Dominus Flevit means “The Lord wept,” and it was the next chapel that we visited after Pater Noster–just a short walk down the Mount of Olives.
Honestly, I wanted to weep when we first entered Jerusalem too, and not just because I spent a 10 hour flight being squished between two big guys: a Lutheran and a Catholic (they were very nice). We took a short bus ride from the Tel Aviv airport to a university on the Mount of Olives just to get a good view of the city in the evening. We were going to say a Psalm (Psalm 122) about Jerusalem. But when we stepped off the bus, all we could hear were the Muslim evening prayers which are broadcasted over some far-reaching loudspeaker from a minaret. The Muslim prayers were everywhere we went in Jerusalem, in Galilee, in Jordan. We heard them in the morning, the afternoon, the evening, but to me, it never seemed like a regular pattern of times. (Or maybe my sense of time was messed up.) We had our devotion anyway, just as we did at Nain and other places, speaking as well as we could over the prayers. But the division was ever present in these countries, a visible and audible reminder that many people in the world still reject our Savior.
When you look out of the window behind the altar at Dominus Flevit, you have a beautiful view of the Old City, but prominent in that view is the Temple Mount, bright golden. The Temple Mount was taken over by the Muslims and is not accessible to Jews or Christians. Jesus wept while on the Mount of Olives because He knew the Jews would reject Him, crucify Him, and He knew that the city and the temple would be destroyed by the Romans not long after His death.
And when he drew near and saw the city, he wept over it, saying, “Would that you, even you, had known on this day the things that make for peace! But now they are hidden from your eyes. For the days will come upon you, when your enemies will set up a barricade around you and surround you and hem you in on every side and tear you down to the ground, you and your children within you. And they will not leave one stone upon another in you, because you did not know the time of your visitation.” Luke 19:41-44
At first, it really seemed to us like a tragedy that the Temple has been turned into a mosque, that from the view in this beautiful little chapel, we are looking through a silhouette of Christ’s Body and Blood (see above the priest’s head) at something that was taken away from our God. But after thinking about it a bit, and talking about it with our pastor, our perspective changed. When Jesus died on the cross, He fulfilled the Old Testament sacrificial laws. He ended the need to sacrifice animals to atone for our sins, because He was the ultimate and final atonement for our sins.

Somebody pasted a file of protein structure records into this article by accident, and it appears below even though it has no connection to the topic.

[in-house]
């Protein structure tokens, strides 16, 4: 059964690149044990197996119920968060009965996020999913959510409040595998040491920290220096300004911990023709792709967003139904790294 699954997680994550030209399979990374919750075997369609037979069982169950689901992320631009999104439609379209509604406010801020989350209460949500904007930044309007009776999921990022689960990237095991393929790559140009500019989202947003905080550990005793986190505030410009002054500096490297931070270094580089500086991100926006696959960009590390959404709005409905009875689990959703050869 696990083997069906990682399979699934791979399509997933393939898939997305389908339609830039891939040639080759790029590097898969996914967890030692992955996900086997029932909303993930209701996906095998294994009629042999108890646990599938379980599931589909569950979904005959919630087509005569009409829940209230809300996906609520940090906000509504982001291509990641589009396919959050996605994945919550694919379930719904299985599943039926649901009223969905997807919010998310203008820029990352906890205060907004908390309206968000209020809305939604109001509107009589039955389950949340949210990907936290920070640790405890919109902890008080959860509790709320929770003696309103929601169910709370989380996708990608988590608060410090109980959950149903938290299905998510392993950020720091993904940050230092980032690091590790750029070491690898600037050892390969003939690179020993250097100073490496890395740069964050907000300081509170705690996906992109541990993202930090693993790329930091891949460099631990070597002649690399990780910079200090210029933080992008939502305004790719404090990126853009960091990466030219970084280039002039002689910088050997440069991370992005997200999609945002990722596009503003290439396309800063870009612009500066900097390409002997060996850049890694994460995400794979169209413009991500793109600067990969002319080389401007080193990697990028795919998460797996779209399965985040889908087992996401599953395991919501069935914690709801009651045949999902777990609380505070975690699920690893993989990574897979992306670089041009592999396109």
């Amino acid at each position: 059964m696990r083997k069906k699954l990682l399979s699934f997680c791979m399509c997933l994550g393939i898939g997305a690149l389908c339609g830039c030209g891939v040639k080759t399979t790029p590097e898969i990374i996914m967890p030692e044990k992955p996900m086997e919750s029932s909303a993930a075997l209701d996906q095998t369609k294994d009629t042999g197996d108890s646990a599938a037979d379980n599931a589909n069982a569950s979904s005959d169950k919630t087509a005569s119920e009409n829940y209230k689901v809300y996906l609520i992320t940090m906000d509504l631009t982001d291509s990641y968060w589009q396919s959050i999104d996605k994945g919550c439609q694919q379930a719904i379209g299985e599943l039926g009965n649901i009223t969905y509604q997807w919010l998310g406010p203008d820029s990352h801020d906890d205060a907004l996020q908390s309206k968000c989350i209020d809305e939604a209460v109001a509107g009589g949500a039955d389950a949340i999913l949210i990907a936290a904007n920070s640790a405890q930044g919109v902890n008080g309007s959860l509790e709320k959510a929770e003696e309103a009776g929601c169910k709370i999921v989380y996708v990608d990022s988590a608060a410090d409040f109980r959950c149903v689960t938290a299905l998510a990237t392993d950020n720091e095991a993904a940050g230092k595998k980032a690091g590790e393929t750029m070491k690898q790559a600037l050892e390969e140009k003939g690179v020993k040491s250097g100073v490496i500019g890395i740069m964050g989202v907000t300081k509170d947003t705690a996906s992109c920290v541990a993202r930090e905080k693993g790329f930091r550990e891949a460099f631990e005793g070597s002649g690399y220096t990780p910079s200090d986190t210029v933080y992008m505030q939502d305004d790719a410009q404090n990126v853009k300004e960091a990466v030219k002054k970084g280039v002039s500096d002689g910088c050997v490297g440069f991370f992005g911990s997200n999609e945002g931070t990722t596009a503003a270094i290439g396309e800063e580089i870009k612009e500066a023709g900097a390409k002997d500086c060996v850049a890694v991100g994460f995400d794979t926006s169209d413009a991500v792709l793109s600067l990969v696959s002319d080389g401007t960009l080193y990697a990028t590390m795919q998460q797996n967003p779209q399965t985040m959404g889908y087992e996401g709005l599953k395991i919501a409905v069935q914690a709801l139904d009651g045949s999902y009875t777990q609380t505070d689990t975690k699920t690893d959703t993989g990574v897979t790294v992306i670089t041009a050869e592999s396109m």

“All those who believe and are baptized will be saved.”
“For God so loved the world that He sent His only Son that whoever believes in Him will not perish but have eternal life. For God did not send His Son to condemn the world, but in order that the world might be saved through Him.”
There is no need for a temple anymore, and really, it is probably better that there is not one (because, unfortunately, there are even Christians in the world who are confused about the need for a Temple).
But the division in the world is still sad, and that division is what makes the view from Dominus Flevit troubling. Many denounce the current persecution of Christians by militant members of the Muslim faith. But to me, the tragedy is not that Christians are persecuted for their faith, because the Lord makes it clear we will always be under persecution as long as He has not come (and those who suffer under persecution are blessed: “Blessed are those who are persecuted for righteousness’ sake, for theirs is the Kingdom of Heaven“). The real tragedy is that there are so many people who do not know the love of Jesus Christ, the Savior who wept over them, who died for them, who loves them so much. So we must be careful in speaking about this, myself included. We must pray for those who declare us their enemies and show them the love of Christ. A God who loves them, who dies for them, who gives them rest from their labors: that is a God they do not know, and that is worth weeping over.
But I say to you, Love your enemies and pray for those who persecute you, so that you may be sons of your Father who is in heaven. Matthew 5
Bless those who persecute you; bless and do not curse them. Romans 12